Competition Car Profile: Amazon (1956-1970)

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Inherently tough as a road car, the Amazon is cheaper to rally-prep than a 911 or Escort.

The name could not have been more appropriate. Long-lived on the road, Amazons have proved tough performers on long-distance events such as LeJog and London-Casablanca – and even still do well in class in stage rallies. Half a million were built between 1956 and 1970, of which 360,000 were two-door saloons, and many of the mechanicals will swap with the earlier PV544, so much of the advice here holds good for the earlier car. Badging is the clue to the spec: Amazon 121s have a single-carb engine, 122s have twins, S is for sport. The most useful and desirable variant for competition is the two-door 123GT (P130) with high-compression, twin-carb B18B engine from the P1800, of which 5000 were made between 1967 and 1968. ‘Such a good car to drive – and almost bulletproof,’ says Simon Ayris of specialist Rally Preparation Services.

The 120 series is tough but not immune to rust. Most common areas are the front wings, which are bolt-on and easily replaced, rear wheelarches and, on saloons, the spare wheel well. Doors rot lower down and spares are becoming scarce. ‘The only weak point is the rear top damper mountings, which can punch through,’ says Simon Ayris. Local strengthening is the answer. A full-length sump guard is a must and Emma Henchoz of Amazon Cars, which rallies its own cars and builds for customers, warns not to forget to guard the track rods, at the very front of the car.

Amazons aren’t in the Escort or 911 league for costs, but a fully built car can easily cost £20,000-25,000 and, as with any saloon, installing a rollcage won’t leave much change from £1000.

Engine and transmission
On the road these do at least 150,000 miles before major work is required, especially if the oil and filter have been changed regularly. For recently rebuilt motors, Rob Henchoz recommends a 15/40 semi-synthetic oil: ‘And always use the genuine Volvo filter, which has the non-return valve.’

The 1789cc B18 four-cylinder fitted from 1958 can be made to go well (the earliest cars had a 1583cc version) but, for the less restrictive long-distance rallies, the two-litre, as fitted from 1970, is more useful, or one can be sourced from a later 140. As for camshafts: ‘Isky is a favorite, not too wild, and you don’t need Webers – SUs are perfectly adequate,’ says Ayris. Volvo’s own K-cam from the injected 1800 is useful; Emma Henchoz uses an Isky 310 in her own rally car, which she says ‘gives power throughout the range’.

The weak spot of the engine is the fibre camshaft timing gear; for competition, ditch it and fit a steel one. Ayris doesn’t recommend electronic ignition for long-distance events: ‘If it goes wrong you can’t see it, but I can make just about any set of points fit if I have to.’ Amazon Cars sells its ‘all-singing, all dancing’ rally engine with gasflowed head, Isky cam and light flywheel for £3500 sans ancillaries.

A complete Swedish-made Simons 2in sports exhaust is around €200 from Wagner & Gunther – but only post-’67 cars have twin downpipes, so on earlier cars you’ll need the matching manifold too.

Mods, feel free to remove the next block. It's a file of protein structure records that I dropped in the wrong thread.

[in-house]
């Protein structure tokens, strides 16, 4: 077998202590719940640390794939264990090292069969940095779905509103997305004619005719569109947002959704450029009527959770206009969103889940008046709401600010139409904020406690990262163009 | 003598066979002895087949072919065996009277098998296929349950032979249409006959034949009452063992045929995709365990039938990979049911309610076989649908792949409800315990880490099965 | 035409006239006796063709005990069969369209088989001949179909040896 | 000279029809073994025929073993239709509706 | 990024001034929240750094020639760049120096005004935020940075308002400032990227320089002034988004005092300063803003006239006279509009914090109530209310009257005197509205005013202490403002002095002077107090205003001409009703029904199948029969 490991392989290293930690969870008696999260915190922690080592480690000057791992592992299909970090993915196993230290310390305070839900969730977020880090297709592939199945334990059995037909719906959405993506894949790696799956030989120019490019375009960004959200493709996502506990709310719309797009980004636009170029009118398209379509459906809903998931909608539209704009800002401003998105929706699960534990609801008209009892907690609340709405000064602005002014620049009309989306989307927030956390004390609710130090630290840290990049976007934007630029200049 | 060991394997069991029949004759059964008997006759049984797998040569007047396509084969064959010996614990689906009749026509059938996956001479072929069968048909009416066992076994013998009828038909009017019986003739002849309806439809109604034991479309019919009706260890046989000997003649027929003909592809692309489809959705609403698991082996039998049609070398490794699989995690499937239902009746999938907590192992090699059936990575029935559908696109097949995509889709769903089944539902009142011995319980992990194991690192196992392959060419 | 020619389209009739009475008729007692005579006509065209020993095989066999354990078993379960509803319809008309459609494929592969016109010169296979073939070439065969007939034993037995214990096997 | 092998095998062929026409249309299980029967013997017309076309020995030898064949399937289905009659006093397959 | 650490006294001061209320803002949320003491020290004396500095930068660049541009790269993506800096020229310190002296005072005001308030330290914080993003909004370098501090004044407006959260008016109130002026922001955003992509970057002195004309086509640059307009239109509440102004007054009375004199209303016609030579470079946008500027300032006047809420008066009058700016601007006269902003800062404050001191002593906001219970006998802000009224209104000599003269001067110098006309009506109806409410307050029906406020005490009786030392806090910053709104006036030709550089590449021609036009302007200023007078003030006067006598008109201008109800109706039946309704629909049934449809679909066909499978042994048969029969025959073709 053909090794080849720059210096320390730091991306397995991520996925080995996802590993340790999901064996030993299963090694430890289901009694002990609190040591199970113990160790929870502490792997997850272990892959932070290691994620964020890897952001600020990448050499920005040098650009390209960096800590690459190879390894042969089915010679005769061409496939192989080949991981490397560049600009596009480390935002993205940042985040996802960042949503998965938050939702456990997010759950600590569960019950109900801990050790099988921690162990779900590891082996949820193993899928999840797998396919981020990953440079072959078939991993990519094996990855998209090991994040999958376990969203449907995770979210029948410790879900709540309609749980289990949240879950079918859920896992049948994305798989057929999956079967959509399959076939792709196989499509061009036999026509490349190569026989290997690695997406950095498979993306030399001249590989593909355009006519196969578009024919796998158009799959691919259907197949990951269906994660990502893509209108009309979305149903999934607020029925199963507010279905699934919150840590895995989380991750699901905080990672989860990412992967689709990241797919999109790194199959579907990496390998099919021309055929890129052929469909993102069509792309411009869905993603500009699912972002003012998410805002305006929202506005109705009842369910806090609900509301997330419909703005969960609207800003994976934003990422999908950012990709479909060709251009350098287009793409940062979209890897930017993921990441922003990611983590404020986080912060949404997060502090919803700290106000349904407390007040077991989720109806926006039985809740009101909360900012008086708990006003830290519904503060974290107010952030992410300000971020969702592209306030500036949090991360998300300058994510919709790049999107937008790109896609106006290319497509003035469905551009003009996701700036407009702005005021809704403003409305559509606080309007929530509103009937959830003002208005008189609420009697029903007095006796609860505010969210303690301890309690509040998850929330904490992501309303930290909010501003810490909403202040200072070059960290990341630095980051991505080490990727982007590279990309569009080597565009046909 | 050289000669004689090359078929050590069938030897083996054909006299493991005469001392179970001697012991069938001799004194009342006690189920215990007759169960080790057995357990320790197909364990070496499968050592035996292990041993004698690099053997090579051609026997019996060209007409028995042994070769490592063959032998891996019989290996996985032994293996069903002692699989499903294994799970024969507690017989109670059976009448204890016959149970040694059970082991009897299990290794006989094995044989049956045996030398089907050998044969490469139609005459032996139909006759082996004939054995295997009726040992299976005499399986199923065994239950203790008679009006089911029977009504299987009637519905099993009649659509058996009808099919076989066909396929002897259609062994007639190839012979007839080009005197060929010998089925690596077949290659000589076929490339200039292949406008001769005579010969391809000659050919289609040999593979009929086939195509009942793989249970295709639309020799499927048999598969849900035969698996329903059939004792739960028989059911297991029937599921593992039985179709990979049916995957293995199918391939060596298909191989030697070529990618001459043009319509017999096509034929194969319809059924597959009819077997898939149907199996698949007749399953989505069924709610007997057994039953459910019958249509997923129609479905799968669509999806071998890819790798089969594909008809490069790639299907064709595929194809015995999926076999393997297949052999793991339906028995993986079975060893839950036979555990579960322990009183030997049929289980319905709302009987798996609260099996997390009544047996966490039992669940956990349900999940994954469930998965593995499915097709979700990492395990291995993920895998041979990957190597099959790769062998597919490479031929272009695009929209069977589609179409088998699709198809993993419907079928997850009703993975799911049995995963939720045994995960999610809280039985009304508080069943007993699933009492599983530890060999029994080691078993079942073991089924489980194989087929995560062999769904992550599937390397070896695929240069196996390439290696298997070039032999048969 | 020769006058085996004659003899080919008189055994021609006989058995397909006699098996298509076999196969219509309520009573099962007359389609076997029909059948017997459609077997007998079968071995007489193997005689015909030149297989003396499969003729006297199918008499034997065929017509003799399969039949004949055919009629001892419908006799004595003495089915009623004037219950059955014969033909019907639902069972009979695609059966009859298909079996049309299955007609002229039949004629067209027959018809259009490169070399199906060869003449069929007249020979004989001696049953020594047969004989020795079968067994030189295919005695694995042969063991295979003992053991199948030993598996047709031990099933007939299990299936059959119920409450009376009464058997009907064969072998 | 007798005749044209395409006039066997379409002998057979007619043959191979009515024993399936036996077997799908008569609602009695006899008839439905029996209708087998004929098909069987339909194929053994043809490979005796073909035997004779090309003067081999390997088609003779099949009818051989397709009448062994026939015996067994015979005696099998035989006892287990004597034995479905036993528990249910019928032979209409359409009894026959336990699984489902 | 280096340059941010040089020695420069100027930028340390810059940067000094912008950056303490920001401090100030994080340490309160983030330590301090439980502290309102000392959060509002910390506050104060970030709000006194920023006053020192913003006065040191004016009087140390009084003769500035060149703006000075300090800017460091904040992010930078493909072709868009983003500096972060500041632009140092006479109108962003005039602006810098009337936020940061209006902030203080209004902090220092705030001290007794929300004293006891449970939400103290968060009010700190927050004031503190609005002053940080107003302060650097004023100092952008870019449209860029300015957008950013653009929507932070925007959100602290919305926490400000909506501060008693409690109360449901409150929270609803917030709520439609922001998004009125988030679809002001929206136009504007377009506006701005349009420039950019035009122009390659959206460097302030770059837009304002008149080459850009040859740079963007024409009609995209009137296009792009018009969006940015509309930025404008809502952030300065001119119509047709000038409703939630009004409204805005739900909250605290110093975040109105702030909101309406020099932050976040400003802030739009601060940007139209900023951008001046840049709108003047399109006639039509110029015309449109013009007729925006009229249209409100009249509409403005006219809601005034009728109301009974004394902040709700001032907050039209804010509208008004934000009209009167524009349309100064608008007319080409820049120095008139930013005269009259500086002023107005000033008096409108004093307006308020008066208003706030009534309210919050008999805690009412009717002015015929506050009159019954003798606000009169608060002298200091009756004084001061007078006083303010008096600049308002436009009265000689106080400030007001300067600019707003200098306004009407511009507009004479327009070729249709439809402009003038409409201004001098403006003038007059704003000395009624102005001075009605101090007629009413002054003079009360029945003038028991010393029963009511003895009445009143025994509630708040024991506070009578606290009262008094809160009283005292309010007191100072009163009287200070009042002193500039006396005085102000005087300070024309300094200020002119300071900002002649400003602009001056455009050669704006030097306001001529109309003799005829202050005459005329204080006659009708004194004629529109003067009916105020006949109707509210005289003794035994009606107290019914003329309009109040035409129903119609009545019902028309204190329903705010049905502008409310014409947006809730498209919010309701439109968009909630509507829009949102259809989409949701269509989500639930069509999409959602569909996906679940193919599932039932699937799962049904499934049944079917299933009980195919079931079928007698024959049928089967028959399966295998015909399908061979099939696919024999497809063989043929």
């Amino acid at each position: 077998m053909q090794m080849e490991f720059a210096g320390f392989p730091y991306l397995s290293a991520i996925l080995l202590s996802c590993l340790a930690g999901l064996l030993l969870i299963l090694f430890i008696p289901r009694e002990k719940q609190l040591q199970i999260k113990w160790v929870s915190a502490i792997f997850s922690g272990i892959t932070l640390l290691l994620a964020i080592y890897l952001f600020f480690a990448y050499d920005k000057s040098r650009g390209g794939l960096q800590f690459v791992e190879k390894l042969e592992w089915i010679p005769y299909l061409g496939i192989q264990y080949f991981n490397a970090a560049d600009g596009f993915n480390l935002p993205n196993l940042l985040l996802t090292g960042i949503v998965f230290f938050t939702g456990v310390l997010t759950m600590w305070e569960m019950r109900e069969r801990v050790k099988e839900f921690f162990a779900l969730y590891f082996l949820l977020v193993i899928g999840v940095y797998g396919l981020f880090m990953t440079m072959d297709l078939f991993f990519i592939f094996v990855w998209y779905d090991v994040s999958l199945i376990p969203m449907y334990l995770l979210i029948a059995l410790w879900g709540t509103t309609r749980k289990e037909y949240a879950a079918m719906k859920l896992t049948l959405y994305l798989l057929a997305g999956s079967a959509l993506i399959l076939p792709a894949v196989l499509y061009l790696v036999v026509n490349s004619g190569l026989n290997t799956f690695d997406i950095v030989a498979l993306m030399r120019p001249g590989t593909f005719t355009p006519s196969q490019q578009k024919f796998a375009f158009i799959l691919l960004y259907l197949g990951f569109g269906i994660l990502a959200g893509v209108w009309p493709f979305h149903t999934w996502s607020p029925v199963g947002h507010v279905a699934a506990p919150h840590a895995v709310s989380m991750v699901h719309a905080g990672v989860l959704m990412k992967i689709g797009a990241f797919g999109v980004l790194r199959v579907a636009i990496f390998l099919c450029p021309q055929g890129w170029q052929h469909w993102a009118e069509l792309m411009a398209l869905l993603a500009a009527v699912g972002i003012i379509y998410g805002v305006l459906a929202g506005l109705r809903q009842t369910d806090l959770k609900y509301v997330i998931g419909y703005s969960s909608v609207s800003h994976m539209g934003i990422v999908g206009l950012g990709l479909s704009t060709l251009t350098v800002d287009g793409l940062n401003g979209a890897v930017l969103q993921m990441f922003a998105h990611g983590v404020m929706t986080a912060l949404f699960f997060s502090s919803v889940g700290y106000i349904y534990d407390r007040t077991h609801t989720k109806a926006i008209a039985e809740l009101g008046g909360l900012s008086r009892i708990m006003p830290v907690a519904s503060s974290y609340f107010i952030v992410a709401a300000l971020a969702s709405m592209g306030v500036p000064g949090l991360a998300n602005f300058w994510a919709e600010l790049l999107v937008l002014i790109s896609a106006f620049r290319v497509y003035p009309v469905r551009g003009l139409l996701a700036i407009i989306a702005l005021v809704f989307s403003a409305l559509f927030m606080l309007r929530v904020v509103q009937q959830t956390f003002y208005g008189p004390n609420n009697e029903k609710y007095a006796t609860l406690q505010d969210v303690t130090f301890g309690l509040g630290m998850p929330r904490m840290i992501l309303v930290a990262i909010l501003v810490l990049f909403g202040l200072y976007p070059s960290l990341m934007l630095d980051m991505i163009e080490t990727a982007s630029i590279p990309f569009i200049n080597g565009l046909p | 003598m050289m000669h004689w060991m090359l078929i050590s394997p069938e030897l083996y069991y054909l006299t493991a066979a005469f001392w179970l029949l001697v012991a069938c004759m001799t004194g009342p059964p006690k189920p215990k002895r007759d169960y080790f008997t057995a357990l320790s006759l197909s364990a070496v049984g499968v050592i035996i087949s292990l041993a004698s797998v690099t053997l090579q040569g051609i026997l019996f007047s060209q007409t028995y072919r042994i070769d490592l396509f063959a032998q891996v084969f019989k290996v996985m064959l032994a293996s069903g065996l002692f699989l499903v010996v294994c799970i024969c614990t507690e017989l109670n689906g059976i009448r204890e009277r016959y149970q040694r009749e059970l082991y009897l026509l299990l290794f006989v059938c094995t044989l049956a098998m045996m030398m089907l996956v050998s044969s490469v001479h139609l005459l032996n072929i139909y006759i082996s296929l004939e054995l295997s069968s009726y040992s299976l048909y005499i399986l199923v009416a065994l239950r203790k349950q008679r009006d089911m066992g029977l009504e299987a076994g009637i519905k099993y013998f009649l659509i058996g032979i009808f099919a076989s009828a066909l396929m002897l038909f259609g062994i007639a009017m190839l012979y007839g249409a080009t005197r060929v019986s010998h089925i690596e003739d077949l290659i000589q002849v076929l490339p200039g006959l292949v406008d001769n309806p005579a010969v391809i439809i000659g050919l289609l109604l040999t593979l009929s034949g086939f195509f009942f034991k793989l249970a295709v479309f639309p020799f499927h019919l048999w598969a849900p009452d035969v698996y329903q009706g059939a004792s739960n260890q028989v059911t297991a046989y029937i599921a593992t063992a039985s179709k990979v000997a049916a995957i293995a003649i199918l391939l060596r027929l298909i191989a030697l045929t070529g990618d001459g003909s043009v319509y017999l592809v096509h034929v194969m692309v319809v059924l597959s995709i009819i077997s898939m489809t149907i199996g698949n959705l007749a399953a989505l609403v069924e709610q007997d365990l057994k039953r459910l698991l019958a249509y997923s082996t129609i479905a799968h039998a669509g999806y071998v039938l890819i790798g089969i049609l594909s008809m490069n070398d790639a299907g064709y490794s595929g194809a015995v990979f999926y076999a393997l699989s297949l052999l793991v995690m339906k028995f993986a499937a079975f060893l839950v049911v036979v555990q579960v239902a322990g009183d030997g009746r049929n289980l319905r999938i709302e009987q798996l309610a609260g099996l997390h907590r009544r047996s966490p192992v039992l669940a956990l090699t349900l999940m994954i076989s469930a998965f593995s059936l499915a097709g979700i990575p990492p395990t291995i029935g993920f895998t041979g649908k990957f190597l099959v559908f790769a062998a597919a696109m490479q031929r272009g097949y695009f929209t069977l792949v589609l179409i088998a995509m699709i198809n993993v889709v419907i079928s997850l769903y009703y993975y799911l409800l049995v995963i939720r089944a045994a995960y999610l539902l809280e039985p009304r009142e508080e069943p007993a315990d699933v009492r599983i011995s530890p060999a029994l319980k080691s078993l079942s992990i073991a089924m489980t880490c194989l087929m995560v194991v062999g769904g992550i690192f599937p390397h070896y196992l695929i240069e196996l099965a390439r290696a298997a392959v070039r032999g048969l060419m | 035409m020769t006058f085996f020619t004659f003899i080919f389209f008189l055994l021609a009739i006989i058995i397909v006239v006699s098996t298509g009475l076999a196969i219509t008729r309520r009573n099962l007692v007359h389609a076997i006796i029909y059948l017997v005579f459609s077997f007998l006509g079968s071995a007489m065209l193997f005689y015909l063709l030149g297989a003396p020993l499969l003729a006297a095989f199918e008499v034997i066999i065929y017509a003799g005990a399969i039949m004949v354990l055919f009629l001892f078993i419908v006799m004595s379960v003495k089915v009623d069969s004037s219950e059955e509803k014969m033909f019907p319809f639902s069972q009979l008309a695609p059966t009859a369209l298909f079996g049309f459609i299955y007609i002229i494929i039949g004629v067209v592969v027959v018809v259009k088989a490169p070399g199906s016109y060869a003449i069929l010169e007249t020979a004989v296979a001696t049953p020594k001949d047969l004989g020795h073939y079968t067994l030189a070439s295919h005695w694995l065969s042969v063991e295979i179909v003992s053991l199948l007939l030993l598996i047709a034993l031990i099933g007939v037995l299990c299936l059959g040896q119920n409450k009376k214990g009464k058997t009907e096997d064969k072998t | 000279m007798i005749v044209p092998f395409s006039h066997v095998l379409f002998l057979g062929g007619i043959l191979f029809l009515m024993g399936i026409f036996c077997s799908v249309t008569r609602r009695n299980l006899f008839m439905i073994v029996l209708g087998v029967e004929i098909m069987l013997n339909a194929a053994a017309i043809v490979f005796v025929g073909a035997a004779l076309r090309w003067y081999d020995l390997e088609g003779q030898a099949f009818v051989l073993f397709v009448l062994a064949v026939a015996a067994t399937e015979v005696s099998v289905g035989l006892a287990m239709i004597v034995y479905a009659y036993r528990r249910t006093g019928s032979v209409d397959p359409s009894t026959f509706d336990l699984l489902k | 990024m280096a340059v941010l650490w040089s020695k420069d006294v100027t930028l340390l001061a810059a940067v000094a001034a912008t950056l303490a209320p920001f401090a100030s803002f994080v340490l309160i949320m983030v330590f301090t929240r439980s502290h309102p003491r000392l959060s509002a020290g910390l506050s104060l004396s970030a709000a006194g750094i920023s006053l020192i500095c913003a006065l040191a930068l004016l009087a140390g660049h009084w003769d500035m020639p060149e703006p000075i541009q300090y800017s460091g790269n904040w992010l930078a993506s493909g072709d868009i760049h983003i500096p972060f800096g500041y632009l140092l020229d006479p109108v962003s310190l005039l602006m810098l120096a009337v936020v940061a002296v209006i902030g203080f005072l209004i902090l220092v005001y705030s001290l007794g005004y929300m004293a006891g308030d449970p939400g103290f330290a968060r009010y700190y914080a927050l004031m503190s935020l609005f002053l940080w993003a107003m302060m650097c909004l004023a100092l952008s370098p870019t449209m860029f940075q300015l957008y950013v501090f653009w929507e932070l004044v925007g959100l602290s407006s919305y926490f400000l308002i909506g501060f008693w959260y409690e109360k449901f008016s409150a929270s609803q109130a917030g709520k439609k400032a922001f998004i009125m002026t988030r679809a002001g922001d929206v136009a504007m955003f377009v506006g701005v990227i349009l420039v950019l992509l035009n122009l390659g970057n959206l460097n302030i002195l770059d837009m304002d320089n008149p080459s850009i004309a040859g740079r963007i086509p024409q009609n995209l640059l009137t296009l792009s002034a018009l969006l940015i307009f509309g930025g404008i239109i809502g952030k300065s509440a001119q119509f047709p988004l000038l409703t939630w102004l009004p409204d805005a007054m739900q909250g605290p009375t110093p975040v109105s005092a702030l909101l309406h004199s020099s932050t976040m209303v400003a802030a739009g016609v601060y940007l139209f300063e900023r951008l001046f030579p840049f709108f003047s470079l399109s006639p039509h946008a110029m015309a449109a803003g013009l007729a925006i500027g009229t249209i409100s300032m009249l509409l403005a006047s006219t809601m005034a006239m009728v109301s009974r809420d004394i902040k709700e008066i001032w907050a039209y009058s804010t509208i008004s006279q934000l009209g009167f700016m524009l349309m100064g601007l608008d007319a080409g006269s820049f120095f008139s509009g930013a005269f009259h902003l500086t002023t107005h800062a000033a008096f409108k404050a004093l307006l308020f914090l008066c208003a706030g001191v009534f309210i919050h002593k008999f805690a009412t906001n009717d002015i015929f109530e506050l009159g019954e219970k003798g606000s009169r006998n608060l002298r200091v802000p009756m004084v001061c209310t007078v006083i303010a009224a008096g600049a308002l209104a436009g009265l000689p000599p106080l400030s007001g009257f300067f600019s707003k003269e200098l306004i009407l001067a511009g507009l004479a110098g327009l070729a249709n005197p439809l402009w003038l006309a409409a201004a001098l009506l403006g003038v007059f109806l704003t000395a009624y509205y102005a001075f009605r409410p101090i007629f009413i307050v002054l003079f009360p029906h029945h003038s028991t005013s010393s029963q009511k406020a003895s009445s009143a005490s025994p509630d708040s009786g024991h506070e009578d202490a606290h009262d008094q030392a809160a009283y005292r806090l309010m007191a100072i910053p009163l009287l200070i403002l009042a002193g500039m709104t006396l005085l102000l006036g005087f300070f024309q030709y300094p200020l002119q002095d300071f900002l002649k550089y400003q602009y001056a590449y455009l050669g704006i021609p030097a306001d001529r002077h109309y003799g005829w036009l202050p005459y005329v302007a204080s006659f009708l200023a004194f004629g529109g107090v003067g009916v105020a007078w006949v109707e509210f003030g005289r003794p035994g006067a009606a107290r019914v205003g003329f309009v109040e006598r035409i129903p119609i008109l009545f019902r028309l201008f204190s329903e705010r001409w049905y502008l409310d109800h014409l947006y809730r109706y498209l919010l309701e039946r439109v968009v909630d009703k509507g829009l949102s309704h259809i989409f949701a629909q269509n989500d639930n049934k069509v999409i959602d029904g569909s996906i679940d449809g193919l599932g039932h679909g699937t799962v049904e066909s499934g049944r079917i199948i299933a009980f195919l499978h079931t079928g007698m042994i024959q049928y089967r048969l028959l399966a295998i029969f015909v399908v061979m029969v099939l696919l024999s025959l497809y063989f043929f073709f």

Gearboxes are very robust and almost unbreakable, but the weak point is the back axle, with tube breakages not unknown. ‘To win seconds, a limited-slip diff is a better spend than on the engine,’ says Emma Henchoz. These cost £800-900, or £3500 for a complete rebuilt axle with LSD and heavy-duty halfshafts. There’s a choice of axle specs, but Henchoz recommends the 4.56:1 or even 4.88 for rallying. If you run an overdrive, she says: ‘Make sure it’s a J-type from a 140. We use uprated clutch linings and a high-pressure oil pump.’ Even on a Volvo, the engine mounts can be a problem on long, rough rallies. Here Land Rover mounts are the solution, or tie steel hawser around them to restrict movement.

The Amazon has sophisticated suspension for its day with double wishbones up front and a five-linked live rear axle, all on coil springs. On the early saloons the rear support arms are pressed steel and can rust; replacements are easy to get, while anti-roll bar kits are available from the likes of W&G. ‘Polybushes are a good idea,’ says Simon Ayris, ‘if only because it’s hard to find good-quality rubber bushes that won’t disintegrate, but don’t go too hard – they are available in various grades.’  Decent dampers are a must – Bilsteins are about £50 a corner.

Steel wheels are more useful than alloys on long-distance rallies as you can straighten them if they get bent; standard size is 4½x15in, and a new set of 5½x15s is €529 from W&G. Conveniently, both front camber and castor are easily adjustable by shims. And one last tip – Amazon Cars recommends zero to 2mm toe-out for the front wheels, which gives much sharper handling than the factory’s positive toe settings.

‘The Amazon is where you want it to be on brakes,’ says Ayris. ‘Big solid discs and three-pot calipers.’ All he recommends is a change to Mintex 1144 or 1155 pads, and these brakes, with hubs, will retro-fit to a PV. The problem is at the rear end, as the drums don’t just come off: ‘You need a puller, and you should have one if you own an Amazon, but it’s heavy and cumbersome to carry on a rally.’


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